Pricing a Stump

      Woodworkers get a good laugh out of chunks of hardwood log, sold in catalogs as two-hundred-dollar furniture. February 11, 2009

Imagine the value stream map for this one!

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Forum Responses
(Business and Management Forum)
From contributor J:
Talk about marketing. That price is bad enough, but I near choked on the paragraph after it. "Fallen logs naturally gather." What? They have feet? Is this like around a campfire? Or are they the campfire?

From contributor B:
The price seems reasonable to me. It’s difficult to get a reliable supply of dry rounds like this, then a fair amount of hand sanding and then finishing. Plus you've got those experts in the field scouring the Argentinean fallen log gathering places - you have to pay them something. These things are deceptively simple. There’d have to be some proprietary material handling systems.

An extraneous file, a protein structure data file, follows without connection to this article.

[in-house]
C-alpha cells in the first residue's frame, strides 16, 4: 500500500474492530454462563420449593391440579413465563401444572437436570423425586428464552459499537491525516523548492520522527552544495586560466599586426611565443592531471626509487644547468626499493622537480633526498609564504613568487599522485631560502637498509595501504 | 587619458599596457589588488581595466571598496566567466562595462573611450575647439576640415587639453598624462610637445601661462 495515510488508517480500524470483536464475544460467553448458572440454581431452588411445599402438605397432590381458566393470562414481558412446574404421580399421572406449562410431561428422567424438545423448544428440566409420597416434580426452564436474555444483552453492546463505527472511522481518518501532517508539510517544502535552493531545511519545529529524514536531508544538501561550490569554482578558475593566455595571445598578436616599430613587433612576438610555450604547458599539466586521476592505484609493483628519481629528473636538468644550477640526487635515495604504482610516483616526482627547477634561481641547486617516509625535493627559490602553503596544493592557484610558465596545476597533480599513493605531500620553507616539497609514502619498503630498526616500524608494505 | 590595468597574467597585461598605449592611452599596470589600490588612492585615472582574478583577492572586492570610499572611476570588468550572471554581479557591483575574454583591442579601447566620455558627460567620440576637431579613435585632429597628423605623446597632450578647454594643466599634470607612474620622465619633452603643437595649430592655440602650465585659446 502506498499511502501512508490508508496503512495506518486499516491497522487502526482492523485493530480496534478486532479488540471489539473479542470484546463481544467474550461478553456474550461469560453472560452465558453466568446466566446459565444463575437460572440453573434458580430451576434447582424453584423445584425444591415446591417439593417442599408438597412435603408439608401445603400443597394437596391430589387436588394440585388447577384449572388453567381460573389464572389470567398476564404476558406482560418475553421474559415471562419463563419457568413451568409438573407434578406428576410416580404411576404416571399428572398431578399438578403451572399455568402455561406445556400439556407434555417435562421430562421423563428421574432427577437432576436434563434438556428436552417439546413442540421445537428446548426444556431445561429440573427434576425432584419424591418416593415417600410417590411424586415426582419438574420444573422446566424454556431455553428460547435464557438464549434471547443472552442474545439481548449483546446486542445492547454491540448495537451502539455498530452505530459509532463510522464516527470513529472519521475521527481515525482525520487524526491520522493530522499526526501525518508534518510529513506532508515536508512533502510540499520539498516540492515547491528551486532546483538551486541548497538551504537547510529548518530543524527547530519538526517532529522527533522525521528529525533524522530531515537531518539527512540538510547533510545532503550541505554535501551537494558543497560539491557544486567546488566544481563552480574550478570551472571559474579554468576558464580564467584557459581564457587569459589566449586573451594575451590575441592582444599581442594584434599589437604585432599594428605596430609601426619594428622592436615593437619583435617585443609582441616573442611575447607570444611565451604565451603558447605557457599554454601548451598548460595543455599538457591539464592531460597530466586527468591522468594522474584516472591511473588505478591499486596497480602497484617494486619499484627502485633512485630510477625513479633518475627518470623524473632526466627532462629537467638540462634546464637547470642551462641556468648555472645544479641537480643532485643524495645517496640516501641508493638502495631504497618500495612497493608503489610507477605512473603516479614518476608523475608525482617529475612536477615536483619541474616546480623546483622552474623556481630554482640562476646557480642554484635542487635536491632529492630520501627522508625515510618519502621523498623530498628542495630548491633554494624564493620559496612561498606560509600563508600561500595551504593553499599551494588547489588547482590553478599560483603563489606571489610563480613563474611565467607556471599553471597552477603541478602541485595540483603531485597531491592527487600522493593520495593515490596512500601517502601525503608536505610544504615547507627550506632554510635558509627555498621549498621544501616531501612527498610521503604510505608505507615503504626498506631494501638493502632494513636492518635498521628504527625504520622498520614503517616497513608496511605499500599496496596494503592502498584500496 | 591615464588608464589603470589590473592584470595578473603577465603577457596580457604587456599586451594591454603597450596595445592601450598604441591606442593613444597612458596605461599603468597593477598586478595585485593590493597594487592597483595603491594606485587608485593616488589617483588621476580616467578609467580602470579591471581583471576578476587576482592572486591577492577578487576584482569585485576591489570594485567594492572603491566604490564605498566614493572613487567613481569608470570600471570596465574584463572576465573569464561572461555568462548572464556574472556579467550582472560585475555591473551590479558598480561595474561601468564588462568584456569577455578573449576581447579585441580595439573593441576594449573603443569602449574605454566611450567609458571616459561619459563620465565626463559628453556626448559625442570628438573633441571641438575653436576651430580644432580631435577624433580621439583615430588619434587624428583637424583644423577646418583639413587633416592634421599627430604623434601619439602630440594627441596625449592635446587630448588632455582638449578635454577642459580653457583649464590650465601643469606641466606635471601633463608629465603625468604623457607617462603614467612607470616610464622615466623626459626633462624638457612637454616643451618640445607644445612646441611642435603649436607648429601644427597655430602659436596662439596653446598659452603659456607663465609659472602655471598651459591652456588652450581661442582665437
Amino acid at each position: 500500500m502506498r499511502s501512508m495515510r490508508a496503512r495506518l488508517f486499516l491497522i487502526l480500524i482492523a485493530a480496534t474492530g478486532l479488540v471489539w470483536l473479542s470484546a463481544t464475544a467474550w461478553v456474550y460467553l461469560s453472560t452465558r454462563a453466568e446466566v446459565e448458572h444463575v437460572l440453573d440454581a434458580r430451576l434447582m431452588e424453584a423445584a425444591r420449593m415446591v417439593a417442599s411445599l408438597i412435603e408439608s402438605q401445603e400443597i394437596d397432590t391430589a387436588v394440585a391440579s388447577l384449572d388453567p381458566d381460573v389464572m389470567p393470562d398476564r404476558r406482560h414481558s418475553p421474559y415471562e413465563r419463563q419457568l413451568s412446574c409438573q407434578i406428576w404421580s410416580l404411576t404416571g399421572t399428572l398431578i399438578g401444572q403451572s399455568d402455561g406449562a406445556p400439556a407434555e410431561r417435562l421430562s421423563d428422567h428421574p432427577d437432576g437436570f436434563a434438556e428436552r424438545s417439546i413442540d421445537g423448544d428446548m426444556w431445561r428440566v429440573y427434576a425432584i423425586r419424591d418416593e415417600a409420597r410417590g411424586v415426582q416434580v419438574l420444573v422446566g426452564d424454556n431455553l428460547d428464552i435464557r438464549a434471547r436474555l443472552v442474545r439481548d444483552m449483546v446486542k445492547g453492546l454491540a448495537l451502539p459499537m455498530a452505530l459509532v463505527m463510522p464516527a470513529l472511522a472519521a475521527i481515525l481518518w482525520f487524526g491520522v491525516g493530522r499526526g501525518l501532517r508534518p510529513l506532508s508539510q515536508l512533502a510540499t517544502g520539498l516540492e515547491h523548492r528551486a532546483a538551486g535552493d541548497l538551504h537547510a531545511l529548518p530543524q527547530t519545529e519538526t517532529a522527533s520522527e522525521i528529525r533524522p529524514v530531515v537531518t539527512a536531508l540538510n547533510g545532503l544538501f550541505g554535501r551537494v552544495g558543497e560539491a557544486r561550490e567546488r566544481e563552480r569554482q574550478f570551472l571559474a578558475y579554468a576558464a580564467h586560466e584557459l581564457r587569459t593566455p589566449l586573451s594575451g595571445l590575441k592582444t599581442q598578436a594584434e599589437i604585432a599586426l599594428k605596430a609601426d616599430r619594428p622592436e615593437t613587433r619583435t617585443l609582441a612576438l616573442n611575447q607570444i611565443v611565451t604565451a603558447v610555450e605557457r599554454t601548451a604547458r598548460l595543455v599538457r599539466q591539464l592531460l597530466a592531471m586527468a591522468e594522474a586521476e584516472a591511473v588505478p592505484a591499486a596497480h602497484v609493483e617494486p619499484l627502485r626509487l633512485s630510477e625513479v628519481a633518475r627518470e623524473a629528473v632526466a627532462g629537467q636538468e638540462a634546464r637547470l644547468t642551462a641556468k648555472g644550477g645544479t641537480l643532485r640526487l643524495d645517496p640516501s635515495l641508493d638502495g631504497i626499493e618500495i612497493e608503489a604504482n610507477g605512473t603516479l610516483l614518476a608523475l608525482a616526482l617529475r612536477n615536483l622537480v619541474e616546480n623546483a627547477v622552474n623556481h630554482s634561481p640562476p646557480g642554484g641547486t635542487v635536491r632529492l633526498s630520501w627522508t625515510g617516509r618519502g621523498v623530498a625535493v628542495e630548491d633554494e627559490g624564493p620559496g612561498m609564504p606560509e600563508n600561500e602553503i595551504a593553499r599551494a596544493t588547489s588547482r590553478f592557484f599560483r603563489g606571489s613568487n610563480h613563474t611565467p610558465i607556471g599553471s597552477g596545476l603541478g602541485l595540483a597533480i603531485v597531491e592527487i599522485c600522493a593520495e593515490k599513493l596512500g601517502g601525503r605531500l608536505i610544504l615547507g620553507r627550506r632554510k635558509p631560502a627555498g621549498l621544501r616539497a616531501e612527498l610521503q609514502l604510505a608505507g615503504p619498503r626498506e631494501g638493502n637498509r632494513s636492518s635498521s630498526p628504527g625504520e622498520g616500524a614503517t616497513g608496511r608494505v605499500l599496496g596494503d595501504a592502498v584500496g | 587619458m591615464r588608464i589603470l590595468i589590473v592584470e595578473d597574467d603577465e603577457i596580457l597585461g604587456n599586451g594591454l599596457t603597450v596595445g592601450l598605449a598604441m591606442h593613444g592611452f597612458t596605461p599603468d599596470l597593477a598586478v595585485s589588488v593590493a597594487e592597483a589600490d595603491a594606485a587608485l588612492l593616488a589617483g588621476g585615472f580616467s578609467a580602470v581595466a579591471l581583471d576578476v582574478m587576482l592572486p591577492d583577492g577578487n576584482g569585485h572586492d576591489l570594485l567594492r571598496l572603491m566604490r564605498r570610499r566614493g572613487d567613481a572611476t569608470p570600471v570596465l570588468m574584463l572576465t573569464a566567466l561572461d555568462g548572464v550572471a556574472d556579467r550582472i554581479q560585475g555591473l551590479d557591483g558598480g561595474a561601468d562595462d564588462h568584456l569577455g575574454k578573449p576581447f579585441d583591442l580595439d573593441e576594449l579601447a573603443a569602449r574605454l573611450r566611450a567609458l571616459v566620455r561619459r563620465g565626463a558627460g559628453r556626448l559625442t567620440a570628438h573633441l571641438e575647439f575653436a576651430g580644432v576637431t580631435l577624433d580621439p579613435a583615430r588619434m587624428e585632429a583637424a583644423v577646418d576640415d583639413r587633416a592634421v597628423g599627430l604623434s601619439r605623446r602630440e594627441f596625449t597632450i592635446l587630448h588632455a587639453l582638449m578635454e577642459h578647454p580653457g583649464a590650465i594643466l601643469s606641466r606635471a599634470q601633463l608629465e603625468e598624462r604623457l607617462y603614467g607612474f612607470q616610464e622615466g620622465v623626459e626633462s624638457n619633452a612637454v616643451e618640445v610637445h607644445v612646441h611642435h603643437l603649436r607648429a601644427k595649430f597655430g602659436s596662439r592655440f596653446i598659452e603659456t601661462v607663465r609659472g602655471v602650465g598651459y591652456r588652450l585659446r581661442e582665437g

From contributor A:
I bet they get a premium for spalted maple.

From contributor T:
Since I'm just a cabinetmaker and not a Lean/Six Sigma kind of guy, I think the price justifies what I see as the material and labor output for this item, perhaps factored also by a dose of "what the market will bear". For those of you who can't get past that, I'm curious at what price you would retail this item for.

From contributor D:
Don't forget we are talking Pottery Barn, so the price is the absolute lowest that the marketer thinks the market will support. In fact, once these logs are picked over, they will disappear from the catalog, and those pickers will have to find other work in this global market.

I have seen similar items go for an easy 10 to 15 times what PB is listing, and certainly not through a catalog. They call it marketing. A non commodity item like a log (as compared to a box kitchen) has no established value in a home accessory market, so its value can be placed anywhere, regardless of the real costs involved. That log is no different than many of the things sold by mass marketers.

From contributor S:
Imagine the value stream map for this

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